Moved to Tears

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2 Responses

  1. Caliban Darklock says:

    There are elements of each major movement of Judaism that appeal to me. There are also elements of each major movement that disturb and repel me.

    The Orthodox have a deep passion and belief that I find to be the fundamental difference between Judaism and other religions. However, they often don’t ask a lot of questions; they do what they do because that is what they do, and when you ask why, they point to the Torah. When you ask why it’s in the Torah, they stare at you like some sort of unusual insect… because the law is, and it is what it is, and that is all.

    The Conservative have a critical nature that I consider important in any spiritual pursuit. Unfortunately, they are – as the poster rightly observes – largely dispassionate about their criticism. I agree that critique should be dispassionate, but when your critique is done, you should rejoice in your beliefs and be passionate about them. Somewhere along the line, Conservatives seem to have forgotten that part, and invest all of their time and effort in critique and criticism.

    The Reform have a social connection that is truly enjoyable, and which I believe every congregation ought to have. Unfortunately, they frequently have little understanding of Torah, and therefore do things I find offensive – one Reform “synagogue” I tried to attend actually met in the Sunday-school room of a christian church, thereby surrounding the congregation with children’s artwork about Jesus. I found this too hideously inappropriate for words.

    The Reconstructionist have a fundamental belief that “traditional” does not equal “correct” and that new discoveries and knowledge should influence interpretation of the Torah. Unfortunately, this too often translates into “throw out the tradition” before anyone really examines the tradition on its own merits.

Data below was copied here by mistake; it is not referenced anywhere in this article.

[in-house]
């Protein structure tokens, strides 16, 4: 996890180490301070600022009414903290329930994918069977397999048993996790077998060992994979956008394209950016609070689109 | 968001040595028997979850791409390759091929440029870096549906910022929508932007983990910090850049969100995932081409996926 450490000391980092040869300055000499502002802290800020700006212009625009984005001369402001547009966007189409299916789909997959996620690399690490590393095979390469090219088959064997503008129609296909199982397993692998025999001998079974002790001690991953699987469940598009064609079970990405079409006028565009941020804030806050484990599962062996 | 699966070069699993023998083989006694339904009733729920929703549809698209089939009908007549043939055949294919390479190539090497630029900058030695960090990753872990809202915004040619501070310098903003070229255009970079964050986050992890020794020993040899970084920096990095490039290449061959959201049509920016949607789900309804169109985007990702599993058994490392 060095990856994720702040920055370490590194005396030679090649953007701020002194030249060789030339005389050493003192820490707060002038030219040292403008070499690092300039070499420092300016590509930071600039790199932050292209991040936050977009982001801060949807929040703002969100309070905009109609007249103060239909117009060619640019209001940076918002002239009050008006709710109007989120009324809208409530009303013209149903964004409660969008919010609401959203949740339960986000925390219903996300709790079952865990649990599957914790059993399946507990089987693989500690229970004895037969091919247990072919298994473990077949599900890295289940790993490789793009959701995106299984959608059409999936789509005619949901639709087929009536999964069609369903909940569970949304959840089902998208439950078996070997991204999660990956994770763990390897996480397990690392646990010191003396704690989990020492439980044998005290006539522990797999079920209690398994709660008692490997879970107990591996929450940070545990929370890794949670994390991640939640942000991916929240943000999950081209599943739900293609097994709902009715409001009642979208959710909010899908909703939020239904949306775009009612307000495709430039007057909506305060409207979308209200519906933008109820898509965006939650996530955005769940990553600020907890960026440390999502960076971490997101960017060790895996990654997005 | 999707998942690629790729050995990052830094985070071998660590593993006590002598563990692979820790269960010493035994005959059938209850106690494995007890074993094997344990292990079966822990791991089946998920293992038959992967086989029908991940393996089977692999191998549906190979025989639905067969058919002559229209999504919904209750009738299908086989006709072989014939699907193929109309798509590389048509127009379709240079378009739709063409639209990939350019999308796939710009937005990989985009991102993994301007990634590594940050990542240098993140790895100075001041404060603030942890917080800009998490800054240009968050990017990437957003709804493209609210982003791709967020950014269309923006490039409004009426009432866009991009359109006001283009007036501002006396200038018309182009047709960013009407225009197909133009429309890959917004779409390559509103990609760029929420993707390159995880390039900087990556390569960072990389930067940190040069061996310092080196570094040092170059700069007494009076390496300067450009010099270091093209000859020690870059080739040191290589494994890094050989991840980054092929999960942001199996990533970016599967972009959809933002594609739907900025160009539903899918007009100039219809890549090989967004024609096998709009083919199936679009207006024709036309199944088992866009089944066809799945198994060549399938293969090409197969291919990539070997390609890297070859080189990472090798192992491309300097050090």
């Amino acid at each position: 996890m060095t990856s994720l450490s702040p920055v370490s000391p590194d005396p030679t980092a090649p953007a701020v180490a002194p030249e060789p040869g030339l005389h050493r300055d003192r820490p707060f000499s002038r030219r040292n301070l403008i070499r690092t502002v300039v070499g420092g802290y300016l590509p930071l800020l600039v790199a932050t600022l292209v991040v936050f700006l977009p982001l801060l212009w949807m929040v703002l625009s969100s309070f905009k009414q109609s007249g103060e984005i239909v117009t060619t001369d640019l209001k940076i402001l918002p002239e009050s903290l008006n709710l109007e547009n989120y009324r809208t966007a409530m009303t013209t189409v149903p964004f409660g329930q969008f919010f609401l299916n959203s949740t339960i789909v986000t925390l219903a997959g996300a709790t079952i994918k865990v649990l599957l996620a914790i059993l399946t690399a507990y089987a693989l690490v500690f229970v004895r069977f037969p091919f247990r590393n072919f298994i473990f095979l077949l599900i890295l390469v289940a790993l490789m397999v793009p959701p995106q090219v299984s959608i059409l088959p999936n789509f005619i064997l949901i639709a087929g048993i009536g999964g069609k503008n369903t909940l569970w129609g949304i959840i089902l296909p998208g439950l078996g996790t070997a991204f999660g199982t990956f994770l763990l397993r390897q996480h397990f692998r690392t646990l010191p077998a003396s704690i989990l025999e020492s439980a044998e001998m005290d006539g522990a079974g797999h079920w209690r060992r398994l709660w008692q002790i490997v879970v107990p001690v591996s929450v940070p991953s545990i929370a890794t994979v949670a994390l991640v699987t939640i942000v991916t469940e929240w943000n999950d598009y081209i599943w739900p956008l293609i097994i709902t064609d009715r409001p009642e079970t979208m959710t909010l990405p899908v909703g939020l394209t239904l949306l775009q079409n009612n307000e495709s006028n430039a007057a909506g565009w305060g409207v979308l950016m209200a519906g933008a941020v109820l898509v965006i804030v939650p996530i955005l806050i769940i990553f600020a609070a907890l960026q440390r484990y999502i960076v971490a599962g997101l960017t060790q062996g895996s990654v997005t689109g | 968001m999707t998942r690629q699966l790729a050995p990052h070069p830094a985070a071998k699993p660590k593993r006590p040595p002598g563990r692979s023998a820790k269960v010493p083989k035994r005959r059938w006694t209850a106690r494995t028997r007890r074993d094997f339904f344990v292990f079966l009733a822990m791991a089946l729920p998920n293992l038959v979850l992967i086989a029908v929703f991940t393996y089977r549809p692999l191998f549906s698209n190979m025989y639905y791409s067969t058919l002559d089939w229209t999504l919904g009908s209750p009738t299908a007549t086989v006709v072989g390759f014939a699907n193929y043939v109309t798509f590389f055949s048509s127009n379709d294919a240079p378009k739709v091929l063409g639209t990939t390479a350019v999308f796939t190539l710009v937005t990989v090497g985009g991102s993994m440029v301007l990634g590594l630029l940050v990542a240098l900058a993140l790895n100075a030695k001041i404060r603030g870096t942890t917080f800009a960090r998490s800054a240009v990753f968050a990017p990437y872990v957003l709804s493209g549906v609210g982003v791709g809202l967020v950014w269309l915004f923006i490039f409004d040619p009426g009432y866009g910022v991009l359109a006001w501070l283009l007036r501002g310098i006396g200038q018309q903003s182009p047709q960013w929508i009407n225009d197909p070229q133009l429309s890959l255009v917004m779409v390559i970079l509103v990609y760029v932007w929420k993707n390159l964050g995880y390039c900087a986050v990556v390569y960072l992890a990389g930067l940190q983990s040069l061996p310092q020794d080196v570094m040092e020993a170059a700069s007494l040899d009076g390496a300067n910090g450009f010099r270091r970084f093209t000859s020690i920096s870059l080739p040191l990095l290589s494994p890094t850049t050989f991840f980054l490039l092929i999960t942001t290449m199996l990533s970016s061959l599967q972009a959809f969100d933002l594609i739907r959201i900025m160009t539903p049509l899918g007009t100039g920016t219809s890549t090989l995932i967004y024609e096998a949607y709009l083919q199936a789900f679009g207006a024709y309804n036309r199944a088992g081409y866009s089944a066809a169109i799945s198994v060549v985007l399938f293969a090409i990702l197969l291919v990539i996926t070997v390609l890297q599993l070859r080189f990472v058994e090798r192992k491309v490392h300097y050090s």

If anyone could combine all four of the good points while omitting all four of the bad points, I would be happy there. I am not particularly hopeful about that in a state with one of the lowest Jewish populations in the nation, and an area of that state quite distant from the Jewish population centers. Besides, it is one thing to find a congregation which believes as you do, and quite another for that congregation to accept you as a part of it.

  2. Ori Pomerantz says:

    Caliban, it’s almost impossible to separate what you like and what you dislike about Orthodoxy. Both the passion for learning Torah and the refusal to question the Torah’s laws come from the belief that it is the word of G-d.

    In theory, one could say G-d gave the Torah (written and oral) on Har Sinai, but that what we have is not a perfect copy. Then, one would learn the Torah to as G-d’s words, but be willing to question the laws because some of them may have been modified during fifteen centuries of oral transmittion (for the oral Torah).

    However, in practice it would be very hard for a person to devoutly learn something one moment and dispassionately dissect it the next.

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